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Virginia Tech scores with 1:48 to play and beats Virginia for 11th straight time, 24-20

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BLACKSBURG, Virginia — Michael Brewer kept getting knocked to the turf, kept getting up, and would not let Virginia Tech lose.

The quarterback, maligned much of this season for inexplicable interceptions, threw a 9-yard touchdown pass to Bucky Hodges with 1:48 remaining Friday night and Virginia Tech beat Virginia for the 11th year in a row, 24-20.

"We knew that this would be a tough one, that we would have to kind of ride the waves to get through this," Brewer said after throwing for 235 yards and two touchdowns. "They were good defensively and they were able to get pressure on the passer. They've done it to everybody all year, so I knew I was going to take some shots, but it was one of those deals where as long as we could get back up and keep moving forward and not shoot ourselves in the foot, we'd be all right."

Once the Hokies (6-6, 3-5 Atlantic Coast Conference) sacked Matt Johns on fourth down, their second victory in six games was secured, and qualified them for a bowl game for the 22nd year in a row. Only Florida State, with 32, has a longer run. They also ended a six-game losing streak at Lane Stadium against conference opponents.

The touchdown pass to Hodges came three plays after he and Brewer hooked up for a 50-yard catch and run.

"With the coverage that they rolled to at the snap of the ball, I knew that Bucky was going to be one on one and obviously we like that matchup," Brewer said. He finished 15 of 33 with one interception, one sack and was hit plenty.

"It was one of those deals where, you know, it's senior night. It was the seniors' last game in Lane Stadium and I was going to make sure that I did everything that I possibly could to make sure that we sent them out on the right note," he said.

Virginia (5-7, 3-5), seeking its first bowl bid since 2011, lost its 10th consecutive road game. The Cavaliers drove to the Hokies' 36 in the closing seconds, but Johns was thrown for an 8-yard loss after rolling to his right looking downfield.

The game was a defensive struggle throughout, and only in the closing minutes did the offenses get moving.

The Hokies' go-ahead drive, which took just five plays and involved a foolish penalty against the Cavaliers, came after Greyson Lambert had led Virginia on an 89-yard march and a 20-17 lead.

PHOTO: Virginia Tech wide receiver Willie Byrn (82) tries to break the tackle of Virginia safety Wilfred Wahee (28) during the first half of an NCAA college football game in Blacksburg, Va., Friday, Nov. 28, 2014. (AP Photo/Steve Helber)
Virginia Tech wide receiver Willie Byrn (82) tries to break the tackle of Virginia safety Wilfred Wahee (28) during the first half of an NCAA college football game in Blacksburg, Va., Friday, Nov. 28, 2014. (AP Photo/Steve Helber)

Starting from his own 25, Brewer was flushed and threw the ball away, but got hit and knocked down by lineman Mike Moore after releasing the ball, drawing a 15-yard roughing the passer penalty and an automatic first down. Brewer hit Hodges for 50 yards on the next play, and for the touchdown after a false start penalty against the Hokies.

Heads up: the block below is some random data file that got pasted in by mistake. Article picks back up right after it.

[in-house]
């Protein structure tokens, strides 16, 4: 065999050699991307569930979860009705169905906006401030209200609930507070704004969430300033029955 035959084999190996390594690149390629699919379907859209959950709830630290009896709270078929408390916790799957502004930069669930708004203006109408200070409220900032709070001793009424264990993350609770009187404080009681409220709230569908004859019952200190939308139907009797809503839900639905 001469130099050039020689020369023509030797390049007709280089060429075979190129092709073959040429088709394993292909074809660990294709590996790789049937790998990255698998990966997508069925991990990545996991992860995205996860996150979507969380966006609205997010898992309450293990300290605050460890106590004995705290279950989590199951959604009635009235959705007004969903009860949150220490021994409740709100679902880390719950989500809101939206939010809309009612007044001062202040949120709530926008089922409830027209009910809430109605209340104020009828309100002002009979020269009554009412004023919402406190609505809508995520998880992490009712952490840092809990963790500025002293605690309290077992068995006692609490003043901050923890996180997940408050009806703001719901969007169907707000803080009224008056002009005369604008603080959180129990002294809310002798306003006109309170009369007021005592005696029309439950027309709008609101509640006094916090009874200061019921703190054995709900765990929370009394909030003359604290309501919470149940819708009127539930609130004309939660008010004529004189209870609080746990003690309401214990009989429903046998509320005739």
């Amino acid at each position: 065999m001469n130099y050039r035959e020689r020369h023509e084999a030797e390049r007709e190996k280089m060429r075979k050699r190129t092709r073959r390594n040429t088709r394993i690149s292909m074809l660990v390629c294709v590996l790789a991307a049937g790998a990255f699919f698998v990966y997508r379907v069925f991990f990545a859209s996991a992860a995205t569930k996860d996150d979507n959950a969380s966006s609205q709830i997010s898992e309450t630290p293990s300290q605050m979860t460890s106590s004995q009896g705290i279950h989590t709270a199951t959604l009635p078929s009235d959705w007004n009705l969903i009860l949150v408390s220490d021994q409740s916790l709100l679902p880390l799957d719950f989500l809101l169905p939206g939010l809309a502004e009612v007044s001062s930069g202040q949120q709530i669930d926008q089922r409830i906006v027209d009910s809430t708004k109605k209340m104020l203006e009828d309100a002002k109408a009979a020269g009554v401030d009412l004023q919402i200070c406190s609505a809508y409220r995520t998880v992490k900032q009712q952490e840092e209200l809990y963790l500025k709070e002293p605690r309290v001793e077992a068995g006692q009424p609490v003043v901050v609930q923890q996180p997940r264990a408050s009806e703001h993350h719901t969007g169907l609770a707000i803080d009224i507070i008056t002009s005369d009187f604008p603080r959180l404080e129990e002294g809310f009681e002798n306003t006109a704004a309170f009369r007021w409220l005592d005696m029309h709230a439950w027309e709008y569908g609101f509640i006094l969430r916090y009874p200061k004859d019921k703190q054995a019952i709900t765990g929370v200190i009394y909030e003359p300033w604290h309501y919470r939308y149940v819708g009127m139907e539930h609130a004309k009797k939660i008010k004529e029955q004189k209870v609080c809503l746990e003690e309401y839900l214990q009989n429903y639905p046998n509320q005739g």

"It was definitely shocking," linebacker Max Valles said of the winning score. "I felt like the way we were playing all day we could have just gone out there and got a stop. I'm very disappointed in the defense. It's on us."

Virginia Tech finished with 433 yards, the most allowed by the Cavaliers this season. Virginia gained 314.

Lambert, who rarely looked comfortable all game, finally did in leading the Cavaliers on an 89-yard drive for the go-ahead touchdown. Using almost all short passes, he completed seven in a row, the last a 20-yarder to his roommate, Zach Swanson, to give Virginia a 20-17 lead with just 2:55 remaining. Lambert was 15 of 32 for 211 yards with an interception.

The Hokies had taken a 17-13 lead late in the third quarter when Brewer, hit repeatedly and at times wobbly, found Cam Phillips for 36 yards and a touchdown to finish off an 83-yard drive. Phillips got behind DreQuan Hoskey on the play.

Virginia led 13-10 at halftime despite doing very little on offense. The Cavaliers gained a total of 124 yards in the first half, and 40 came on a run by Kevin Parks, and 54 came on a pass from Lambert to Taquan Mizzell.

Parks' run gave Virginia a first down at the Hokies' 17, and they settled for a 40-yard field goal by Ian Frye. Mizzell's catch and run set them up at the 6, and led to Frye's 21-yard field goal.

Their only touchdown came when Brewer was hit while trying to pass from his end zone, and the ball popped up and into Dean's arms, and he returned the interception three yards for the TD.

The Hokies did their scoring in similar fashion, using a 69-yard drive that featured a handful of plays with Brenden Motley running the wildcat to lead to Joey Slye's 22-yard field goal. C.J. Reavis later blocked Alec Vozenilek's punt from the end zone and Bucky Hodges recovered it for a touchdown, the second blocked punt touchdown against Virginia in as many games.

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Photo Gallery:
PHOTO: Virginia Tech tight end Bucky Hodges (7) celebrates a touchdown after a blocked punt during the first half of an NCAA college football game against Virginia in Blacksburg, Va., Friday, Nov. 28, 2014. (AP Photo/Steve Helber)
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